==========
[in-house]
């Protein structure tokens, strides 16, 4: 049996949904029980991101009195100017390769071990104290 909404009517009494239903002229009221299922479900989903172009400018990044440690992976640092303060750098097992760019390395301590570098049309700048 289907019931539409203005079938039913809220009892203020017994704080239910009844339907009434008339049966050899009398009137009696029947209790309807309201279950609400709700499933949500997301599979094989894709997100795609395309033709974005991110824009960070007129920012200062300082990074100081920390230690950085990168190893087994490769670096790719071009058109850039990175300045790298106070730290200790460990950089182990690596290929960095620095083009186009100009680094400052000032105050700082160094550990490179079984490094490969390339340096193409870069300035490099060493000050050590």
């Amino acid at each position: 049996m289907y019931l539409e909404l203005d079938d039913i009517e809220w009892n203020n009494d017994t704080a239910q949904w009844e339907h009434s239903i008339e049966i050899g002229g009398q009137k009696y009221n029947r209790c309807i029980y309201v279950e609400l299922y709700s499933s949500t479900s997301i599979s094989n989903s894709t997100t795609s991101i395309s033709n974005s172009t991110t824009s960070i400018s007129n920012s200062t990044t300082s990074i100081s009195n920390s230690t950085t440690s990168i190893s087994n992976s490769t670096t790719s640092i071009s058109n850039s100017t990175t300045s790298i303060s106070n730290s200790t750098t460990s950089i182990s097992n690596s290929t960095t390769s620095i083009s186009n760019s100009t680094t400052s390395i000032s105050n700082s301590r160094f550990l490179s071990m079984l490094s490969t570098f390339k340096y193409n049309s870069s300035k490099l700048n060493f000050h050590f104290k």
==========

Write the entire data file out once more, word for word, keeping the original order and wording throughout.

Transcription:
[in-house]
């Protein structure tokens, strides 16, 4: 049996949904029980991101009195100017390769071990104290 909404009517009494239903002229009221299922479900989903172009400018990044440690992976640092303060750098097992760019390395301590570098049309700048 289907019931539409203005079938039913809220009892203020017994704080239910009844339907009434008339049966050899009398009137009696029947209790309807309201279950609400709700499933949500997301599979094989894709997100795609395309033709974005991110824009960070007129920012200062300082990074100081920390230690950085990168190893087994490769670096790719071009058109850039990175300045790298106070730290200790460990950089182990690596290929960095620095083009186009100009680094400052000032105050700082160094550990490179079984490094490969390339340096193409870069300035490099060493000050050590």
């Amino acid at each position: 049996m289907y019931l539409e909404l203005d079938d039913i009517e809220w009892n203020n009494d017994t704080a239910q949904w009844e339907h009434s239903i008339e049966i050899g002229g009398q009137k009696y009221n029947r209790c309807i029980y309201v279950e609400l299922y709700s499933s949500t479900s997301i599979s094989n989903s894709t997100t795609s991101i395309s033709n974005s172009t991110t824009s960070i400018s007129n920012s200062t990044t300082s990074i100081s009195n920390s230690t950085t440690s990168i190893s087994n992976s490769t670096t790719s640092i071009s058109n850039s100017t990175t300045s790298i303060s106070n730290s200790t750098t460990s950089i182990s097992n690596s290929t960095t390769s620095i083009s186009n760019s100009t680094t400052s390395i000032s105050n700082s301590r160094f550990l490179s071990m079984l490094s490969t570098f390339k340096y193409n049309s870069s300035k490099l700048n060493f000050h050590f104290k």